Please Join Wall Street Rather Than Teach For America

I've been thinking about things college students do after they graduate, and I had recently read a somewhat critical article about the high number of students from top schools who are going into finance and banking (even after all that's happened in the last few years). As much as I, too, would be critical of such a trend, I have also noticed ever larger numbers of students applying for and joining Teach For America, a non-profit organization that will have 10,000 participants next fall. TFA believes it's out to save the country, but it is in fact pursuing a thoroughly arrogant mission with frighteningly harmful results. With the following points considered, I feel confident in claiming that it's better for college graduates to go join the banks on Wall Street, rather than join Teach For America.

I have no doubt Teach For America was founded with the noblest of intentions, and I have no doubt participants in the program have done wonderful work since 1990, helping out many young students. However, there's no getting past the essential nature of the program: It recruits people with little to no experience in education to be teachers in some of the nation's most underserved schools. If you weren't taken aback by that sentence, let me rephrase it for you: TFA takes people who may have zero academic or professional training in education, and it makes them teachers for some of the nation's neediest students. I really don't know how this makes sense to anyone.

Here is Teach For America by its very own numbers:
  • Only six percent of corps members majored in education as undergrads.
  • Only 23% of corps members attended grad school or worked full-time after getting their bachelor's (meaning the vast majority are fresh out of college).
  • 27% of members with prior work experience had worked in education. (27% of 23% means only six percent of the total had job experience in education.)
So, 6% of participants majored in education, and 6% had work experience in education (and who knows how broadly that's defined). Then it is expected 100% of the participants are becoming teachers for two years without going through the training and certification processes that all other teachers in every state have to go through. In addition, they get the full salary and benefits that a legitimately qualified teacher would receive in the same school district, so it's not as if districts are even getting teachers on the cheap. Even so, TFA is constantly growing, and experienced teachers have been pushed out of their jobs or denied new openings because of it. After all, this is going on when there isn't even a shortage of teachers in the country. If the organization was called Assist Teachers For America, and all the corps members were paraprofessionals and teachers' aides, then I would wholeheartedly support it. Unfortunately that isn't the case, and having naïve twenty-somethings teaching needy kids on their own isn't a joke, but actually it's a celebrated cause.

It seems to me TFA's whole philosophy is that energized, impressionable, and idealistic youngsters with high GPAs can simply be fast-tracked into teaching. What's more, TFA thinks that this is what's best for students in impoverished and needy schools. Instead, those students are for the most part getting teachers in their classrooms who are in way over their heads, and who will furthermore likely leave within two years. (85% of corps members are no longer teachers after four years. Look at the blog Schools Matter for a wealth of information.) For the 15% who stayed, I'm sure TFA was great teacher training. For the students of those teachers, however, I am sure they didn't benefit by seeing their instructor climb that steep learning curve from the very very bottom, all while they were supposed to be learning.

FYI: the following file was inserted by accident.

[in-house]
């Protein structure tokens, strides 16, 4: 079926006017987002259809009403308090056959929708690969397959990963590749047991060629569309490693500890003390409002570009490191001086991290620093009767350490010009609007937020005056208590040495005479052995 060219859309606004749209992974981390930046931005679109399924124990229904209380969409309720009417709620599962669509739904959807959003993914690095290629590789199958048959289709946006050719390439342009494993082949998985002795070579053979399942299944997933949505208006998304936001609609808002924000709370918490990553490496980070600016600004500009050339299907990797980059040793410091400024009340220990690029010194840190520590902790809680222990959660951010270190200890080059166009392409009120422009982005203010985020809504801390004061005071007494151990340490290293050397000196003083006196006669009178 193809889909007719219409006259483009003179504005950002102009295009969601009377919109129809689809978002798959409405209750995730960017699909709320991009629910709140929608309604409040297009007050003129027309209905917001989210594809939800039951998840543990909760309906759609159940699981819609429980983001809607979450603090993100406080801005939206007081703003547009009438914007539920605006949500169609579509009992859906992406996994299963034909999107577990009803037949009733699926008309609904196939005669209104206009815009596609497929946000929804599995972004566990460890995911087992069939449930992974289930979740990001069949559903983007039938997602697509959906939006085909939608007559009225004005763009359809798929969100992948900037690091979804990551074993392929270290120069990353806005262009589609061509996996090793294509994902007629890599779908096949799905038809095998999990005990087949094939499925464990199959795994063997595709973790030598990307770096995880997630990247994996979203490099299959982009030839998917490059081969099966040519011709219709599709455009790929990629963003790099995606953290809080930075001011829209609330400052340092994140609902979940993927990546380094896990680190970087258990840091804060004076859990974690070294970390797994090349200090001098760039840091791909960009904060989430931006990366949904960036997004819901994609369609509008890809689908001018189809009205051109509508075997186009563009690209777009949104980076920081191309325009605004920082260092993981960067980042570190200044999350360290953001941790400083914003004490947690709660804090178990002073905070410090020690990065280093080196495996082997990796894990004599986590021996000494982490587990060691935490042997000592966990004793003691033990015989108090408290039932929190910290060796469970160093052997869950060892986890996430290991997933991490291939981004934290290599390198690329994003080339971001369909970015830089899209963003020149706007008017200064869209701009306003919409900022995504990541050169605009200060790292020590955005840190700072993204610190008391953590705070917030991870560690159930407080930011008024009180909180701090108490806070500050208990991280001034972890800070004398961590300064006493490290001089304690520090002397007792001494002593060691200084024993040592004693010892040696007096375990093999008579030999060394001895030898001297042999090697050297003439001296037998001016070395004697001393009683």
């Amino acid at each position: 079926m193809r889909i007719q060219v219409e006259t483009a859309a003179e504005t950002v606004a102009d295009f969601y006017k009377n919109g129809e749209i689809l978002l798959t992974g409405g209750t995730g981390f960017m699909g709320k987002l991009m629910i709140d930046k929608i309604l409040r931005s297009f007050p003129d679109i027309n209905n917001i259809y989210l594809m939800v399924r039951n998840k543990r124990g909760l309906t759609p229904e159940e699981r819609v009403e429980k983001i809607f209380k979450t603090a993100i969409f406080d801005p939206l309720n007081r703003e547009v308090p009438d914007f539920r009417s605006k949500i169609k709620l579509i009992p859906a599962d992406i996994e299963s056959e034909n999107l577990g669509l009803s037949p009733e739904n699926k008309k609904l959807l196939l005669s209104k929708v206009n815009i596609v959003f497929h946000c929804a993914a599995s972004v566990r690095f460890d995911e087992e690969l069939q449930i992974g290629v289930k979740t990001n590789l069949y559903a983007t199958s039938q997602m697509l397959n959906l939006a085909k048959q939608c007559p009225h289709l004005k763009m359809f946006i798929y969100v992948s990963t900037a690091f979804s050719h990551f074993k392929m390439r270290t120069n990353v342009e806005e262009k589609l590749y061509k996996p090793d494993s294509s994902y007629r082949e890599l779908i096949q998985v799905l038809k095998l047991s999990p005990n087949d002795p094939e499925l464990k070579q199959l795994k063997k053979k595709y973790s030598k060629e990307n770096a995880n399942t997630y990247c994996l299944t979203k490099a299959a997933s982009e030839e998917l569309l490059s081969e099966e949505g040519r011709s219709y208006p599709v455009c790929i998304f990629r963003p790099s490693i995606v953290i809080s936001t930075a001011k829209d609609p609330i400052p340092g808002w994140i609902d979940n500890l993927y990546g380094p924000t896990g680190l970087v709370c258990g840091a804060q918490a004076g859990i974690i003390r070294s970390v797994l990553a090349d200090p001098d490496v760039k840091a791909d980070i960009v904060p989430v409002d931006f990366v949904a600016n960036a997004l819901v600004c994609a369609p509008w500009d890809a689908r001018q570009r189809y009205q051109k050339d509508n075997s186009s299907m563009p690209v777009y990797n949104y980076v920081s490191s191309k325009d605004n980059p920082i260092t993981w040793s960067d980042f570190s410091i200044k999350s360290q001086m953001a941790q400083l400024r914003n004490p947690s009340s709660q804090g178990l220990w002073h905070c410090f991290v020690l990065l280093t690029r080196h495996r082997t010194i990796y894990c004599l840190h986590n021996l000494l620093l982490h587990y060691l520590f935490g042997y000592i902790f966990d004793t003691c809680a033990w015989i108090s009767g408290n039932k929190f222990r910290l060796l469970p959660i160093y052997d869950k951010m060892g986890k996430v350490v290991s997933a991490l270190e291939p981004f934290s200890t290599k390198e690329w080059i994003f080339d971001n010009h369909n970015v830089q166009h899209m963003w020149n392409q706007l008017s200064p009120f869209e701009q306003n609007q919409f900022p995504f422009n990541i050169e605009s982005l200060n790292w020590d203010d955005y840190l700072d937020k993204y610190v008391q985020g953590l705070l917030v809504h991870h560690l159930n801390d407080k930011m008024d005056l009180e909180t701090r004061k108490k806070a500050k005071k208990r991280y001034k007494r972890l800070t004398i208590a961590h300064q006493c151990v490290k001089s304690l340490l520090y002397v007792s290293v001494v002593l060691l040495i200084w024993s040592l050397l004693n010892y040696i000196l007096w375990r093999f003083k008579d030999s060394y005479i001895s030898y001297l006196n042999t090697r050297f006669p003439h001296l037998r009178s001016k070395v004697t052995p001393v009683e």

TFA's entire mission is one of utter arrogance: It takes students who've done well in college and tells them that with five weeks summer training they can become a real-deal teacher and help change kids' lives the way no teacher before ever could. I would be a perfect recruit for TFA - except for one thing: I know full well, growing up in a family of teachers, that teaching is a profession requiring professional training and professional commitment. I also know, from having had student teachers in different courses in high school, that students can be negatively affected by a new teacher's inexperience, even when under the watch of an experienced teacher. As Philip Kovacs puts it here, "Given the choice, would you see a doctor with 5 weeks of training, or a certified doctor?" To push the analogy further, why would some hospitals be persuaded to accept the "doctors" of five weeks over the ones with actual certification? And why would that be done for the patients who are worst off? The ramifications are astounding, far greater than a blogpost could ever address.

Here's the bottom line: I urge anyone considering applying for Teach For America to reconsider. You could do well for yourself, but you would be trained at your students' expense - the expense of their being denied a more experienced, better trained, and professional teacher. If you are like me, and you are seriously committed to a career in education and the cause of helping students, please join me in pursuing a graduate degree, student teaching and proper certification. I know that once I get my bachelor's next year I will be nowhere near ready to teach children; people who think otherwise have to be kidding themselves. If you aren't really that committed to education and just thought TFA would be a nice service project, resumé builder, or a steady income, please just go to Wall Street instead. You may not help anyone out, but at least you won't be harming children's education.

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